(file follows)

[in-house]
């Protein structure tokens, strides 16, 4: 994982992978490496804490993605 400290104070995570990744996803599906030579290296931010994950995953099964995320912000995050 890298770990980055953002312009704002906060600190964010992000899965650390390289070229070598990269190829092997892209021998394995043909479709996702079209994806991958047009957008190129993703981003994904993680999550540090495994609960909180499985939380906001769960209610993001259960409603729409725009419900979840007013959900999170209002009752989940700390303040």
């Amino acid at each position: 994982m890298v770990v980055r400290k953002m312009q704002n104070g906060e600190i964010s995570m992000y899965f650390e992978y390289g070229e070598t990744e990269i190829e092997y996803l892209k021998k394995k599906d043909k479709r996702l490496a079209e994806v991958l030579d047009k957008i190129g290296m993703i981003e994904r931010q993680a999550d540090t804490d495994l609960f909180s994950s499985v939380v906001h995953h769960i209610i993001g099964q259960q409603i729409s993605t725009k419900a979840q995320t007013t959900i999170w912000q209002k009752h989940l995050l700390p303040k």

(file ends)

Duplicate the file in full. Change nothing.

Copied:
[in-house]
């Protein structure tokens, strides 16, 4: 994982992978490496804490993605 400290104070995570990744996803599906030579290296931010994950995953099964995320912000995050 890298770990980055953002312009704002906060600190964010992000899965650390390289070229070598990269190829092997892209021998394995043909479709996702079209994806991958047009957008190129993703981003994904993680999550540090495994609960909180499985939380906001769960209610993001259960409603729409725009419900979840007013959900999170209002009752989940700390303040």
């Amino acid at each position: 994982m890298v770990v980055r400290k953002m312009q704002n104070g906060e600190i964010s995570m992000y899965f650390e992978y390289g070229e070598t990744e990269i190829e092997y996803l892209k021998k394995k599906d043909k479709r996702l490496a079209e994806v991958l030579d047009k957008i190129g290296m993703i981003e994904r931010q993680a999550d540090t804490d495994l609960f909180s994950s499985v939380v906001h995953h769960i209610i993001g099964q259960q409603i729409s993605t725009k419900a979840q995320t007013t959900i999170w912000q209002k009752h989940l995050l700390p303040k």